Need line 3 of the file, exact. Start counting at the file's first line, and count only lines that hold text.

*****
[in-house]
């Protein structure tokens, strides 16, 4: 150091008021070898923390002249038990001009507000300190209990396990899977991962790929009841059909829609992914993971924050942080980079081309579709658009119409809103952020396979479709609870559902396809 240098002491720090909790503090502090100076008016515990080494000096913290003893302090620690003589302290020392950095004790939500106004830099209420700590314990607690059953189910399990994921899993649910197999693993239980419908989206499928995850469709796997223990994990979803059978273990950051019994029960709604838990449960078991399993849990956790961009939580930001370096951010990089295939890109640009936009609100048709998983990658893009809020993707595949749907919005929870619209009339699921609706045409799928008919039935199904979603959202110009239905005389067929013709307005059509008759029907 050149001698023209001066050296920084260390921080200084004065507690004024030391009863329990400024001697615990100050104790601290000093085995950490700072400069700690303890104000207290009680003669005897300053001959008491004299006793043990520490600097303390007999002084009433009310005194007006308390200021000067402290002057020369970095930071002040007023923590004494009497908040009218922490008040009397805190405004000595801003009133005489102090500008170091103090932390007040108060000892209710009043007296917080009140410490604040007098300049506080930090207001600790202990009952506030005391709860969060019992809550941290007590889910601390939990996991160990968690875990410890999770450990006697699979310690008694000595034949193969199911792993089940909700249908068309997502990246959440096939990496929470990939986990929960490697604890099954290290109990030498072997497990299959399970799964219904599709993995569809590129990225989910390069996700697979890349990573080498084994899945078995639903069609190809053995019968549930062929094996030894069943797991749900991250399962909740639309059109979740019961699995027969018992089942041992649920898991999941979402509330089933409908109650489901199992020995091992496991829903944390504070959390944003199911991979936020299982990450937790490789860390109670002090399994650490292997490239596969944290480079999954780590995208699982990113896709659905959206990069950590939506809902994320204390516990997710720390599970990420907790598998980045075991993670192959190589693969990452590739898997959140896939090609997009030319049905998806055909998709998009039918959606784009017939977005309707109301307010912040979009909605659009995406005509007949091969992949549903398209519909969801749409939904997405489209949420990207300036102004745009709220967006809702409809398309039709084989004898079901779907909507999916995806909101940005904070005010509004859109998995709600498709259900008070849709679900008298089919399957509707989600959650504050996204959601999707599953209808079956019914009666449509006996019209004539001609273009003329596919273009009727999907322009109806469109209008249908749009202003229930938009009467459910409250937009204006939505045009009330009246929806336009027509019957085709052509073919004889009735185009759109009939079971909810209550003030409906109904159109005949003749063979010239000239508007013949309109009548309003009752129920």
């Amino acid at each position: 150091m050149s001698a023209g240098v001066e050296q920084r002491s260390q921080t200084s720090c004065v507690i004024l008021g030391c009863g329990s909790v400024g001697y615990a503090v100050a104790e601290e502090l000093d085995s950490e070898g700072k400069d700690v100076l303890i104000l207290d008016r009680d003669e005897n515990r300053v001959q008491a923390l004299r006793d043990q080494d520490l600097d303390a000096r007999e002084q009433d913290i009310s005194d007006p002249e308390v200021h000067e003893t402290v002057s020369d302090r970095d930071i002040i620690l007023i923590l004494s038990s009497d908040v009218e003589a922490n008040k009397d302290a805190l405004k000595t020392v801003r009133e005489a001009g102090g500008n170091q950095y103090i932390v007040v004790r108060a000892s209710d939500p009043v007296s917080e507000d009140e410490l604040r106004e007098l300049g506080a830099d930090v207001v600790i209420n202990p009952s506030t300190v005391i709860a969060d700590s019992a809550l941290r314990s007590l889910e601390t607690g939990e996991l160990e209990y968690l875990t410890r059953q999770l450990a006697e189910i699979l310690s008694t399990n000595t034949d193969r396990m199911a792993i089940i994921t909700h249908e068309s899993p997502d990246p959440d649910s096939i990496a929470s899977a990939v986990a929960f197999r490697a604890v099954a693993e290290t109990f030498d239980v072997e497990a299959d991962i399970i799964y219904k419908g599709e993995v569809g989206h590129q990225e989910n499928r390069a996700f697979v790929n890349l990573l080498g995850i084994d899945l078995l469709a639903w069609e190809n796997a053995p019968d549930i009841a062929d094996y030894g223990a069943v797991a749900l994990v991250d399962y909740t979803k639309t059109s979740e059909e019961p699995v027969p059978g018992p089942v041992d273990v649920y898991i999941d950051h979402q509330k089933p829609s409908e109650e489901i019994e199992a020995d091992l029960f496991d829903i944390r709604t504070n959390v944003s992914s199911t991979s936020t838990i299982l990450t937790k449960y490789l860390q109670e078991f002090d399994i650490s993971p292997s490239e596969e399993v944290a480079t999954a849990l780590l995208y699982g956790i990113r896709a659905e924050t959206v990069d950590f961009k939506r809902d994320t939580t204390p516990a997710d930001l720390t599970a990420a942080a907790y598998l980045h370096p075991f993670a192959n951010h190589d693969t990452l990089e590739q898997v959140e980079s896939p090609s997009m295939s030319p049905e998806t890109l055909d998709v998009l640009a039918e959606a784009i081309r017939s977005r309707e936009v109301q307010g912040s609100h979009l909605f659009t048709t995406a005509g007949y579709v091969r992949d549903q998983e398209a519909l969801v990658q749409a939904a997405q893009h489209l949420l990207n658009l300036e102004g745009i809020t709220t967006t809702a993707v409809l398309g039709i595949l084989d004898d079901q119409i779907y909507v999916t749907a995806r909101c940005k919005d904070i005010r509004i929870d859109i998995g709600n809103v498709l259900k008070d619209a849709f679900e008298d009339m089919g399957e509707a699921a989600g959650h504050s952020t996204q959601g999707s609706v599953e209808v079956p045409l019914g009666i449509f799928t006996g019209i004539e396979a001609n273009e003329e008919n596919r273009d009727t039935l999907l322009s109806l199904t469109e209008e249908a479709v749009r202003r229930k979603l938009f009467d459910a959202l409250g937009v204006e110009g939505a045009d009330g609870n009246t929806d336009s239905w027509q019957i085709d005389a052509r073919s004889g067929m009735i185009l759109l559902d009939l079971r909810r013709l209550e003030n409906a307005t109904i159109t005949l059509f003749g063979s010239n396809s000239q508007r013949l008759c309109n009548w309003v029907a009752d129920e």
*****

């Amino acid at each position: 150091m050149s001698a023209g240098v001066e050296q920084r002491s260390q921080t200084s720090c004065v507690i004024l008021g030391c009863g329990s909790v400024g001697y615990a503090v100050a104790e601290e502090l000093d085995s950490e070898g700072k400069d700690v100076l303890i104000l207290d008016r009680d003669e005897n515990r300053v001959q008491a923390l004299r006793d043990q080494d520490l600097d303390a000096r007999e002084q009433d913290i009310s005194d007006p002249e308390v200021h000067e003893t402290v002057s020369d302090r970095d930071i002040i620690l007023i923590l004494s038990s009497d908040v009218e003589a922490n008040k009397d302290a805190l405004k000595t020392v801003r009133e005489a001009g102090g500008n170091q950095y103090i932390v007040v004790r108060a000892s209710d939500p009043v007296s917080e507000d009140e410490l604040r106004e007098l300049g506080a830099d930090v207001v600790i209420n202990p009952s506030t300190v005391i709860a969060d700590s019992a809550l941290r314990s007590l889910e601390t607690g939990e996991l160990e209990y968690l875990t410890r059953q999770l450990a006697e189910i699979l310690s008694t399990n000595t034949d193969r396990m199911a792993i089940i994921t909700h249908e068309s899993p997502d990246p959440d649910s096939i990496a929470s899977a990939v986990a929960f197999r490697a604890v099954a693993e290290t109990f030498d239980v072997e497990a299959d991962i399970i799964y219904k419908g599709e993995v569809g989206h590129q990225e989910n499928r390069a996700f697979v790929n890349l990573l080498g995850i084994d899945l078995l469709a639903w069609e190809n796997a053995p019968d549930i009841a062929d094996y030894g223990a069943v797991a749900l994990v991250d399962y909740t979803k639309t059109s979740e059909e019961p699995v027969p059978g018992p089942v041992d273990v649920y898991i999941d950051h979402q509330k089933p829609s409908e109650e489901i019994e199992a020995d091992l029960f496991d829903i944390r709604t504070n959390v944003s992914s199911t991979s936020t838990i299982l990450t937790k449960y490789l860390q109670e078991f002090d399994i650490s993971p292997s490239e596969e399993v944290a480079t999954a849990l780590l995208y699982g956790i990113r896709a659905e924050t959206v990069d950590f961009k939506r809902d994320t939580t204390p516990a997710d930001l720390t599970a990420a942080a907790y598998l980045h370096p075991f993670a192959n951010h190589d693969t990452l990089e590739q898997v959140e980079s896939p090609s997009m295939s030319p049905e998806t890109l055909d998709v998009l640009a039918e959606a784009i081309r017939s977005r309707e936009v109301q307010g912040s609100h979009l909605f659009t048709t995406a005509g007949y579709v091969r992949d549903q998983e398209a519909l969801v990658q749409a939904a997405q893009h489209l949420l990207n658009l300036e102004g745009i809020t709220t967006t809702a993707v409809l398309g039709i595949l084989d004898d079901q119409i779907y909507v999916t749907a995806r909101c940005k919005d904070i005010r509004i929870d859109i998995g709600n809103v498709l259900k008070d619209a849709f679900e008298d009339m089919g399957e509707a699921a989600g959650h504050s952020t996204q959601g999707s609706v599953e209808v079956p045409l019914g009666i449509f799928t006996g019209i004539e396979a001609n273009e003329e008919n596919r273009d009727t039935l999907l322009s109806l199904t469109e209008e249908a479709v749009r202003r229930k979603l938009f009467d459910a959202l409250g937009v204006e110009g939505a045009d009330g609870n009246t929806d336009s239905w027509q019957i085709d005389a052509r073919s004889g067929m009735i185009l759109l559902d009939l079971r909810r013709l209550e003030n409906a307005t109904i159109t005949l059509f003749g063979s010239n396809s000239q508007r013949l008759c309109n009548w309003v029907a009752d129920e």